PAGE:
Here are some patterns we have identified so far:
- The objective problem spaces of many tasks of scientific model
building involve searching within matrix spaces, typically subject to
conservation conditions or laws, and other constraints; simpler models
correspond to matrices of smaller dimensions.
R.E. Valdes-Perez, J.M. Zytkow, and H.A. Simon,
``Scientific Model-Building as Search in Matrix Spaces,''
Proceedings of National Conference on Artificial Intelligence, 1993.
- Our recent human/computer discoveries in biology, chemistry, and
physics have involved developing new representations of the scientific
task, not building expert systems models. This same pattern is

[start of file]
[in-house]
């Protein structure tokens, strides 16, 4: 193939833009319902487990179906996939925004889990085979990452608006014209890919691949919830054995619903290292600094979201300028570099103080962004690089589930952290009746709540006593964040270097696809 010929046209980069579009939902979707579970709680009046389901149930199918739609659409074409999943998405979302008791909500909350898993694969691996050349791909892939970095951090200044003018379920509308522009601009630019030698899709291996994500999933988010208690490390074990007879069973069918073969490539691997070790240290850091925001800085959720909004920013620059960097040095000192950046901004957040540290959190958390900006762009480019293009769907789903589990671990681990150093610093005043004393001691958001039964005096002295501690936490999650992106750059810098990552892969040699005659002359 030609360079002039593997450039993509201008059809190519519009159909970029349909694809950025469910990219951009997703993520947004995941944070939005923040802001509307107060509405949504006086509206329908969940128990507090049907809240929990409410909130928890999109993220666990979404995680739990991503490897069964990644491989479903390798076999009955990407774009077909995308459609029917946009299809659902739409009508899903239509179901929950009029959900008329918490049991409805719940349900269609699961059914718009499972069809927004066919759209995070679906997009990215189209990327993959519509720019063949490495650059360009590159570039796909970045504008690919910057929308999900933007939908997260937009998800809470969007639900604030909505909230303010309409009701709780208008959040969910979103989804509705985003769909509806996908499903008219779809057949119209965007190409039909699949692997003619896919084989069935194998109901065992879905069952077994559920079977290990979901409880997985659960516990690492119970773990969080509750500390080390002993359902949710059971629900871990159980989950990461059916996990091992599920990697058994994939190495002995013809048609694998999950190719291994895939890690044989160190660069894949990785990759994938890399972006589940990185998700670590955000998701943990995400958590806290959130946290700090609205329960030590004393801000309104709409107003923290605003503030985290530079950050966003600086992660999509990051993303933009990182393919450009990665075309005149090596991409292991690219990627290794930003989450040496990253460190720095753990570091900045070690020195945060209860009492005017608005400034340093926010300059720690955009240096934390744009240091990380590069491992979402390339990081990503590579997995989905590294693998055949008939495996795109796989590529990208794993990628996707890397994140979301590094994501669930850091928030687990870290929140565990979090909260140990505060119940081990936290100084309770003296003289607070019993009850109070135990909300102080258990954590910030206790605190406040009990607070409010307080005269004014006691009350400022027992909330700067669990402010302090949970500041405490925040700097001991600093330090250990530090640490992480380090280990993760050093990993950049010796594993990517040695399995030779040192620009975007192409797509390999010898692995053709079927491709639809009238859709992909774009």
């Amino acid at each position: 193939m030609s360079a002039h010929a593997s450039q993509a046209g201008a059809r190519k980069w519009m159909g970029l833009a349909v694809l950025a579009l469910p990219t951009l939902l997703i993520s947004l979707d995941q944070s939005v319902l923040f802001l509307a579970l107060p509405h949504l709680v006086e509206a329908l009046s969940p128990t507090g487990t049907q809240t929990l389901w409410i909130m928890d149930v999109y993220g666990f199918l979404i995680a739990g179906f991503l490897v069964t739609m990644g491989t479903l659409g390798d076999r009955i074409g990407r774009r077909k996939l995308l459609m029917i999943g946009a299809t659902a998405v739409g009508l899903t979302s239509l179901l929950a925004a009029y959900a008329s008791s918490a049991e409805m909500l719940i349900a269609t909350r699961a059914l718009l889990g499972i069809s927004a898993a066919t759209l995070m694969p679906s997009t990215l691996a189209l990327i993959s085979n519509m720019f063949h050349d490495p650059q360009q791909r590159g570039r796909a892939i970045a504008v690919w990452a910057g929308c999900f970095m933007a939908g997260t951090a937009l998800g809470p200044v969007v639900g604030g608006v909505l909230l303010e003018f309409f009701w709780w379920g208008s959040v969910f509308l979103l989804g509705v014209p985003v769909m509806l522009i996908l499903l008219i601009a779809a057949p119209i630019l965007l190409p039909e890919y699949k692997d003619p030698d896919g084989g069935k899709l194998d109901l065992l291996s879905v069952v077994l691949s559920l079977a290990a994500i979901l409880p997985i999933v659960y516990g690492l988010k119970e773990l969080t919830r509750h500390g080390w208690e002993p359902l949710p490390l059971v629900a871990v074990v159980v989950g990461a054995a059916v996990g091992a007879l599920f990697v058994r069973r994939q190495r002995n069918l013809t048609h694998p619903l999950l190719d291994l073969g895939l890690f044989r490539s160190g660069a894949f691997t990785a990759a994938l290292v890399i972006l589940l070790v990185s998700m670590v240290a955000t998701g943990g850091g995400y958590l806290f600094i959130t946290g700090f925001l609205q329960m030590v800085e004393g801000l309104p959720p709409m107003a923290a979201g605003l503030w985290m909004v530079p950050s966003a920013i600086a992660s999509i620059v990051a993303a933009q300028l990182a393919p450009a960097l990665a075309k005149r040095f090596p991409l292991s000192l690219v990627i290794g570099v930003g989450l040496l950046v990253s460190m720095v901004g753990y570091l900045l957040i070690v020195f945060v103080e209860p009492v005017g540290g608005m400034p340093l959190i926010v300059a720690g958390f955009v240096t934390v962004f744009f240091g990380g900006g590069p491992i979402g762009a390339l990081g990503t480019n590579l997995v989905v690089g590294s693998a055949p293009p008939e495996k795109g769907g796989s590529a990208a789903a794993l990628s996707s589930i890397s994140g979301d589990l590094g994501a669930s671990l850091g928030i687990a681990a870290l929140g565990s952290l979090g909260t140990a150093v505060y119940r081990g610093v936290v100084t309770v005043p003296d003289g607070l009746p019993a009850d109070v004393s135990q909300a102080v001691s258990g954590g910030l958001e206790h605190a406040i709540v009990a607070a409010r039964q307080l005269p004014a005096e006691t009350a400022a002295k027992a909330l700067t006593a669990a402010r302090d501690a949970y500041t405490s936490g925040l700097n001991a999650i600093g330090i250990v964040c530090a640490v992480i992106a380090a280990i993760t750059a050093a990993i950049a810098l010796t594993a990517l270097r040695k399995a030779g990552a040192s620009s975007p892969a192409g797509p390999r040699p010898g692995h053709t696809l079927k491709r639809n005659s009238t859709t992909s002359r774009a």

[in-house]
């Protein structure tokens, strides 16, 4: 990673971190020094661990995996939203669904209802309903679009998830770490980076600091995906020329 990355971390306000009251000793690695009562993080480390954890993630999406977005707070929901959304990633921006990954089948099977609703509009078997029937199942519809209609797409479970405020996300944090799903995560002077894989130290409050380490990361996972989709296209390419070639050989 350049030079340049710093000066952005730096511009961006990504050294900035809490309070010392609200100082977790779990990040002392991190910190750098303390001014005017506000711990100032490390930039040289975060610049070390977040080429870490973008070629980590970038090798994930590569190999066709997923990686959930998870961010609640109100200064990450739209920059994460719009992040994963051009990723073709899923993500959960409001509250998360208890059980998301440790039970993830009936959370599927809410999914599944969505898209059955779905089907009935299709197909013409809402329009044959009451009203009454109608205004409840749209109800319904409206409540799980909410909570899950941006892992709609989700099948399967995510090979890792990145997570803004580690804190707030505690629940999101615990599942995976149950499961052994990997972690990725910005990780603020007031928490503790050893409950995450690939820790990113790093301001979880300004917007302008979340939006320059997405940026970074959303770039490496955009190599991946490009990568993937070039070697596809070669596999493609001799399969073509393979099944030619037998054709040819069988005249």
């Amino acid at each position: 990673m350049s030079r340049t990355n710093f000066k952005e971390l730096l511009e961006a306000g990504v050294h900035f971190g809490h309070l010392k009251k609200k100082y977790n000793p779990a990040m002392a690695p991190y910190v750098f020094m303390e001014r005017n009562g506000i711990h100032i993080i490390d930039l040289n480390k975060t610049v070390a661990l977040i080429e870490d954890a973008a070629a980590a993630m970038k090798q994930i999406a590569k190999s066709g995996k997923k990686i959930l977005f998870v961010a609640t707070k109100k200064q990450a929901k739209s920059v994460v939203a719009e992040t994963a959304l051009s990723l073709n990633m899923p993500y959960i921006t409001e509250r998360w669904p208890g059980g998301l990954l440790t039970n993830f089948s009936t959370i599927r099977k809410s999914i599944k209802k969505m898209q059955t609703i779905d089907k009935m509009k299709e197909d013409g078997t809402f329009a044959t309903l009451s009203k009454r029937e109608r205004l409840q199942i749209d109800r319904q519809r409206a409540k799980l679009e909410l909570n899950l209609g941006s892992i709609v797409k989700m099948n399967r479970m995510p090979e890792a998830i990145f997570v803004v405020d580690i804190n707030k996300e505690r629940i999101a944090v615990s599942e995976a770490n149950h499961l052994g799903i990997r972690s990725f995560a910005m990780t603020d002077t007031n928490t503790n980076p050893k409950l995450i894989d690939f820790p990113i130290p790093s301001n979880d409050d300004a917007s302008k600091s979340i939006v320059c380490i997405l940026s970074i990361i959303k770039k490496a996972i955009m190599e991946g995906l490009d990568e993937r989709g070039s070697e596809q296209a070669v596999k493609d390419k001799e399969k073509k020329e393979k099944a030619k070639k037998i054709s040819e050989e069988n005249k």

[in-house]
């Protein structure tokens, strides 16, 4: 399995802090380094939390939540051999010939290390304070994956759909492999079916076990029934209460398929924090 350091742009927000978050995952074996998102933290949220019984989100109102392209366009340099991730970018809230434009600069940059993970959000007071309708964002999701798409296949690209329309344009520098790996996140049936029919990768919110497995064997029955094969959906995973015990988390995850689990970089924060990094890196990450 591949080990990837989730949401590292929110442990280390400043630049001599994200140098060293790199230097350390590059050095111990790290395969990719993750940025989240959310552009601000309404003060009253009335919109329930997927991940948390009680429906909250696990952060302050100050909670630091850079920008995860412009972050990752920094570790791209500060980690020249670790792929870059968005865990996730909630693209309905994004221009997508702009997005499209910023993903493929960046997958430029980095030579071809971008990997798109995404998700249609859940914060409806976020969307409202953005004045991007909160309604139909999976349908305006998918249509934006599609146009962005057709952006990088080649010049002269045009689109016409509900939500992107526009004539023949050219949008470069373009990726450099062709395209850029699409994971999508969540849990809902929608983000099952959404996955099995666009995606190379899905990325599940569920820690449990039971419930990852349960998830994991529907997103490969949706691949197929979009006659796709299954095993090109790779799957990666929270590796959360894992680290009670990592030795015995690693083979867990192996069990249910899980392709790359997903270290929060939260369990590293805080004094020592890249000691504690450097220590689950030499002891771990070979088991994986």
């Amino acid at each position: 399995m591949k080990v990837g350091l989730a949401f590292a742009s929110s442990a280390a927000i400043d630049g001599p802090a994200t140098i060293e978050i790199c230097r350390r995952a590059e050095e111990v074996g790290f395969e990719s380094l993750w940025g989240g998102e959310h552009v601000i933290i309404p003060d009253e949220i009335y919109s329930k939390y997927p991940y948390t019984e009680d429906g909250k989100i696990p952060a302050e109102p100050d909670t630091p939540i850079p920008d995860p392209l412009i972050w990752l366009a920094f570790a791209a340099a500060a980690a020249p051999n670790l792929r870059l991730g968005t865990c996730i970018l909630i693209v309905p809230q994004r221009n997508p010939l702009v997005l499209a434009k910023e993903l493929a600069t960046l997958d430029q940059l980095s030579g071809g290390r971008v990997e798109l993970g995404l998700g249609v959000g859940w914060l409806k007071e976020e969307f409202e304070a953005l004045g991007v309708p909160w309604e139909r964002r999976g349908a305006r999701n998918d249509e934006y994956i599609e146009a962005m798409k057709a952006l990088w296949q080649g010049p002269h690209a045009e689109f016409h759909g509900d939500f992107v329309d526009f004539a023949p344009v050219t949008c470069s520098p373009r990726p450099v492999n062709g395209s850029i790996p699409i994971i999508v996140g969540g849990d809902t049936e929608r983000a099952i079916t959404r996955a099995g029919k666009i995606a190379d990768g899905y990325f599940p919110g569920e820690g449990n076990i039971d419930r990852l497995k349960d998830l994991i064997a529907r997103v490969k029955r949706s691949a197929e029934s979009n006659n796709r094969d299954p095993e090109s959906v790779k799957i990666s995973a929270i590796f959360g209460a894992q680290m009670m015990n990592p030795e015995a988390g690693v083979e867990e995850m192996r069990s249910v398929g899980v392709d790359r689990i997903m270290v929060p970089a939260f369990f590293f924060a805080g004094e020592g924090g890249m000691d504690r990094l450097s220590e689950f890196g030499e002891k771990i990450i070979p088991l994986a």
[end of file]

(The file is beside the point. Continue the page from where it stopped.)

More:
conjectured to hold elsewhere.
``Some Recent Human/Computer Discoveries in Science and What
Accounts for Them,''
AI Magazine, in press.
- Many discovery tasks in science are quite specific in the sense
that they involve a rather narrow type of inference, but are generic
in the sense that they arise in various scientific fields and similar
representations and computational approaches serve to automate them in
each of the fields. This proposition is grouped under the concept of
generic task of scientific discovery.